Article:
[7] CAS’ consultation proceedings were abrogated in the 2012 review of the CAS Code.

[8] Chand award at [36]

[9] “The ‘Digest of CAS Awards 1986-1998’ recorded the emergence of a lex sportiva through the judicial decisions of the CAS. It is true that one of the interests of this court is to develop a jurisprudence that can be used as a reference by all the actors of world sport, thereby encouraging the harmonisation of the judicial rules and principles applied within the sports world.” (CAS Digest II, Reeb, p. xxix).

[10] A detailed analysis of the CAS panel’s reasoning can be found in Viret and Wisnosky 2016.

[11] For more details, see Viret and Wisnosky 2016, on the lack of clear distinction between issues of fact (which parties can agree upon) and issues of law, such as the burden and standard of proof and scientific validity (which is for a hearing panel to decide) in the Chand award.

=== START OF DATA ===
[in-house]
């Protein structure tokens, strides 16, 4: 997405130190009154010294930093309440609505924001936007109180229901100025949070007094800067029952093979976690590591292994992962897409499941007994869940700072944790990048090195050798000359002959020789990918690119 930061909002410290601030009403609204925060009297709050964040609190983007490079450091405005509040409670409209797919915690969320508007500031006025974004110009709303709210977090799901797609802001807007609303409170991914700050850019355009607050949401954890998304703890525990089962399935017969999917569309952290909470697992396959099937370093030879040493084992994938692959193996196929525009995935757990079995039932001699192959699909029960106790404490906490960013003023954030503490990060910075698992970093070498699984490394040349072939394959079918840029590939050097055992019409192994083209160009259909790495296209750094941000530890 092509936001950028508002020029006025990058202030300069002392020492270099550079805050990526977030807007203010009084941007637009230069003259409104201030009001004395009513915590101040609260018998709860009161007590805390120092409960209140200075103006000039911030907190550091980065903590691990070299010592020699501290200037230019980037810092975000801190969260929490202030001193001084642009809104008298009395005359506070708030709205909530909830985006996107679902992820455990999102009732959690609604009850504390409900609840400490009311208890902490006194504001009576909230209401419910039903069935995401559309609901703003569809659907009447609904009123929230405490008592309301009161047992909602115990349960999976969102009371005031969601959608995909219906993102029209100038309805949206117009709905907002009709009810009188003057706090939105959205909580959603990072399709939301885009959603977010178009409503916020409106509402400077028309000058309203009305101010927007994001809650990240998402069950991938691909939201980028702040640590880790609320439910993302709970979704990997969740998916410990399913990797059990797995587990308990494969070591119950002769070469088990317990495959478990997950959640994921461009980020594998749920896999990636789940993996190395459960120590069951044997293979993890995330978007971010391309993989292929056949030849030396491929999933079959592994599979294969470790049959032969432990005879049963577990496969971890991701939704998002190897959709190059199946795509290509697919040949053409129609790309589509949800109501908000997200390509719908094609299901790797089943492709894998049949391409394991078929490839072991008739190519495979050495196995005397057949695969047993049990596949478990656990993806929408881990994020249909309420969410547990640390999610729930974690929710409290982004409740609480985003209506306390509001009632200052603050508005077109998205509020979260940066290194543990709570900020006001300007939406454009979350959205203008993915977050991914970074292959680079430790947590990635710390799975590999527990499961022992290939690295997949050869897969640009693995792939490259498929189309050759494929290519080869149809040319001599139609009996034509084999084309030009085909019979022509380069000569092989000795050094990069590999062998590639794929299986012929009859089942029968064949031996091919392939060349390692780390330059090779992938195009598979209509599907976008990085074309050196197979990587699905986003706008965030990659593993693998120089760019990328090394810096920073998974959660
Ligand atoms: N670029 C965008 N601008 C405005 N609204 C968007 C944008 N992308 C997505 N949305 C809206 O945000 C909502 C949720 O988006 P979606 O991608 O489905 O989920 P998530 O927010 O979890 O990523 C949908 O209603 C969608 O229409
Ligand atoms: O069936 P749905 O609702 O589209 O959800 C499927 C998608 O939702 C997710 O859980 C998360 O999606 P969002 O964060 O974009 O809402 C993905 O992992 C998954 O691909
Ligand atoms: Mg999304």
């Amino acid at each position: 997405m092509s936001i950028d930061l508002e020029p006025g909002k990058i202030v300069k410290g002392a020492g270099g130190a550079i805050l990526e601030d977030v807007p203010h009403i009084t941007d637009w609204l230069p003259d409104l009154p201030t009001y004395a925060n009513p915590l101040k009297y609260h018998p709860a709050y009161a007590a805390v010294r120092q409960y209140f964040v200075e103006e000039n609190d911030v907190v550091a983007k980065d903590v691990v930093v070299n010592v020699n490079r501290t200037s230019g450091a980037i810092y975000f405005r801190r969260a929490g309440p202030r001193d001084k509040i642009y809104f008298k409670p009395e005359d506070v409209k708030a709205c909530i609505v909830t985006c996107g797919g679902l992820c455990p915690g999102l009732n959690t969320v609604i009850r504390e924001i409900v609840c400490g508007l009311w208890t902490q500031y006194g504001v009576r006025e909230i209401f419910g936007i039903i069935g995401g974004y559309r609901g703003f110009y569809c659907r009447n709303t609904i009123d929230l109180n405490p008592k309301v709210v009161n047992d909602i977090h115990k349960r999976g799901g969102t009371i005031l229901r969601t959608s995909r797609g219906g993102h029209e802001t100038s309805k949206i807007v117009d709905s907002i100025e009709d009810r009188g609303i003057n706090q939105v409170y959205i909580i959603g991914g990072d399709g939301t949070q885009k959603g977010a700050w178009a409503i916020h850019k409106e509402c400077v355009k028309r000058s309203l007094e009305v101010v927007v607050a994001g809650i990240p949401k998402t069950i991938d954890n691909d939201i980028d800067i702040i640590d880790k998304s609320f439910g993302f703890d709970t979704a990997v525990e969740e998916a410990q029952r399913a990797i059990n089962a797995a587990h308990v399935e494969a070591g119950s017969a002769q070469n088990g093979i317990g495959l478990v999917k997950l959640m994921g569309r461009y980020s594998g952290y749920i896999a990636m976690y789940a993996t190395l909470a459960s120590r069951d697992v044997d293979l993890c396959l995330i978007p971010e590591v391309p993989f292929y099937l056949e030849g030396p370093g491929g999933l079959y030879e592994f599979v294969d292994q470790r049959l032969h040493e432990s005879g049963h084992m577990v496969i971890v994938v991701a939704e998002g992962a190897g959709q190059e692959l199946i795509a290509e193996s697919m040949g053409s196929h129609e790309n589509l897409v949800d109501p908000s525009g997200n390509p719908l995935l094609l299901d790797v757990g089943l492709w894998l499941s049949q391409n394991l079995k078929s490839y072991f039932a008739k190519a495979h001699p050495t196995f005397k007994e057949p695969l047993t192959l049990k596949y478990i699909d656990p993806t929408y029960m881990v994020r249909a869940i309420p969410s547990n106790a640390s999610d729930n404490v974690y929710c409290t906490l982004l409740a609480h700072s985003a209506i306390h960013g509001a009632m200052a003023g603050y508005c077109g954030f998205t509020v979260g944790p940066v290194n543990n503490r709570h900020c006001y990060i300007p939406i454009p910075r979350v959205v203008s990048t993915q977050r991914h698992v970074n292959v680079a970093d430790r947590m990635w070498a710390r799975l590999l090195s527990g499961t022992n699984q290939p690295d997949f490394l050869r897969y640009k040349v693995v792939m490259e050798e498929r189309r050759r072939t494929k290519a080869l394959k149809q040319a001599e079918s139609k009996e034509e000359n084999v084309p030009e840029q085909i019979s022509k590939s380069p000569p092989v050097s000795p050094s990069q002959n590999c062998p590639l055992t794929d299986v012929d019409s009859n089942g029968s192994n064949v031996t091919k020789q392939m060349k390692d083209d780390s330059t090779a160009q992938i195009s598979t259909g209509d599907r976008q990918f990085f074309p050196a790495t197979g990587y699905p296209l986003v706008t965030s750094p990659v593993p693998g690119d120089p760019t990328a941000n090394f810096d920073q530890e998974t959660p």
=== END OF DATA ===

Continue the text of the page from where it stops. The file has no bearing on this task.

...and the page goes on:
[12] Chand award at [536].

[13] J Paulsson, Assessing the Usefulness and Legitimacy of CAS, SchiedsVZ 2015, pp. 263-269, p. 269.

[14] G Kaufmann-Kohler and A Rigozzi, International Arbitration: Law and Practice in Switzerland, Oxford University Press, Oxford 2015, paras 7.105-7.106.

[15] See Chand award at [442]. In particular, the Athlete accepted the burden of proof with respect to the “issue of scientific basis” of the Hyperandrogenism Regulations, a burden that the CAS panel considered had equally not been discharged.

[16] Chand award at [510]

[17] Chand award at [510].

[18] See e.g. M Genel, J L Simpson and A de la Chapelle, The Olympic Games and Athletic Sex Assignment, Journal of the American Medical Association, Published online August 04, 2016.

[19] IOC (2015) IOC Consensus Meeting on Sex Reassignment and Hyperandrogenism November 2015